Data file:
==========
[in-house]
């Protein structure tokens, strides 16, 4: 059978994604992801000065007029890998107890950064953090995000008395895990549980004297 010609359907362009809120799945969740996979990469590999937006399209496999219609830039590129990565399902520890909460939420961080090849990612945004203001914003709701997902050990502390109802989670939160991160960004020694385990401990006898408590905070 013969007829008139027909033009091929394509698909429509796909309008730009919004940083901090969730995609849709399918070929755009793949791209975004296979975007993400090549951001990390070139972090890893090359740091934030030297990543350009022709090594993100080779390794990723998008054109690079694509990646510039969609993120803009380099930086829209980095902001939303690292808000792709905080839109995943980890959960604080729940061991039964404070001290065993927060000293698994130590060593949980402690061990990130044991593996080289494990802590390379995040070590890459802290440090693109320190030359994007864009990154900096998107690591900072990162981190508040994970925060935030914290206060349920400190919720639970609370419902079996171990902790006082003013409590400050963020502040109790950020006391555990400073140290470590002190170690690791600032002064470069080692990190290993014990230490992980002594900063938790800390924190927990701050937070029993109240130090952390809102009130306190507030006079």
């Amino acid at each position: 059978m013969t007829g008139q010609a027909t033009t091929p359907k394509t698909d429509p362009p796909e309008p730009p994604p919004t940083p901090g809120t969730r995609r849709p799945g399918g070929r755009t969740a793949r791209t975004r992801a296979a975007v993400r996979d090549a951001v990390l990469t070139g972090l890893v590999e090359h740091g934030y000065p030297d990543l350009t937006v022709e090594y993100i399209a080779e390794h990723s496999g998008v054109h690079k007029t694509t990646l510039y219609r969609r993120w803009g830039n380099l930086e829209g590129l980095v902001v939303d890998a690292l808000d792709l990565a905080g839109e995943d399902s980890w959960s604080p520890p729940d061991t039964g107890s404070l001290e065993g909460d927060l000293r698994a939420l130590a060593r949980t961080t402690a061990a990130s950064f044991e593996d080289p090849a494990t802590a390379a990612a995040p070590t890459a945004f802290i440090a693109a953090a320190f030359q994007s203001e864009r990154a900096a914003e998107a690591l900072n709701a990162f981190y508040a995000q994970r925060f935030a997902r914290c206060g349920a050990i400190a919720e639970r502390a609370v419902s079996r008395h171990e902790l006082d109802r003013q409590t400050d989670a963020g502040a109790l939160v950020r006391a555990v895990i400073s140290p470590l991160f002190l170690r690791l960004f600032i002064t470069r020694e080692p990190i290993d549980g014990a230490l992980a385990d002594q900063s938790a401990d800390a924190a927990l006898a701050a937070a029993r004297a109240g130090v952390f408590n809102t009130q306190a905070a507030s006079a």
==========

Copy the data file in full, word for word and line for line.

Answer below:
[in-house]
């Protein structure tokens, strides 16, 4: 059978994604992801000065007029890998107890950064953090995000008395895990549980004297 010609359907362009809120799945969740996979990469590999937006399209496999219609830039590129990565399902520890909460939420961080090849990612945004203001914003709701997902050990502390109802989670939160991160960004020694385990401990006898408590905070 013969007829008139027909033009091929394509698909429509796909309008730009919004940083901090969730995609849709399918070929755009793949791209975004296979975007993400090549951001990390070139972090890893090359740091934030030297990543350009022709090594993100080779390794990723998008054109690079694509990646510039969609993120803009380099930086829209980095902001939303690292808000792709905080839109995943980890959960604080729940061991039964404070001290065993927060000293698994130590060593949980402690061990990130044991593996080289494990802590390379995040070590890459802290440090693109320190030359994007864009990154900096998107690591900072990162981190508040994970925060935030914290206060349920400190919720639970609370419902079996171990902790006082003013409590400050963020502040109790950020006391555990400073140290470590002190170690690791600032002064470069080692990190290993014990230490992980002594900063938790800390924190927990701050937070029993109240130090952390809102009130306190507030006079």
């Amino acid at each position: 059978m013969t007829g008139q010609a027909t033009t091929p359907k394509t698909d429509p362009p796909e309008p730009p994604p919004t940083p901090g809120t969730r995609r849709p799945g399918g070929r755009t969740a793949r791209t975004r992801a296979a975007v993400r996979d090549a951001v990390l990469t070139g972090l890893v590999e090359h740091g934030y000065p030297d990543l350009t937006v022709e090594y993100i399209a080779e390794h990723s496999g998008v054109h690079k007029t694509t990646l510039y219609r969609r993120w803009g830039n380099l930086e829209g590129l980095v902001v939303d890998a690292l808000d792709l990565a905080g839109e995943d399902s980890w959960s604080p520890p729940d061991t039964g107890s404070l001290e065993g909460d927060l000293r698994a939420l130590a060593r949980t961080t402690a061990a990130s950064f044991e593996d080289p090849a494990t802590a390379a990612a995040p070590t890459a945004f802290i440090a693109a953090a320190f030359q994007s203001e864009r990154a900096a914003e998107a690591l900072n709701a990162f981190y508040a995000q994970r925060f935030a997902r914290c206060g349920a050990i400190a919720e639970r502390a609370v419902s079996r008395h171990e902790l006082d109802r003013q409590t400050d989670a963020g502040a109790l939160v950020r006391a555990v895990i400073s140290p470590l991160f002190l170690r690791l960004f600032i002064t470069r020694e080692p990190i290993d549980g014990a230490l992980a385990d002594q900063s938790a401990d800390a924190a927990l006898a701050a937070a029993r004297a109240g130090v952390f408590n809102t009130q306190a905070a507030s006079a």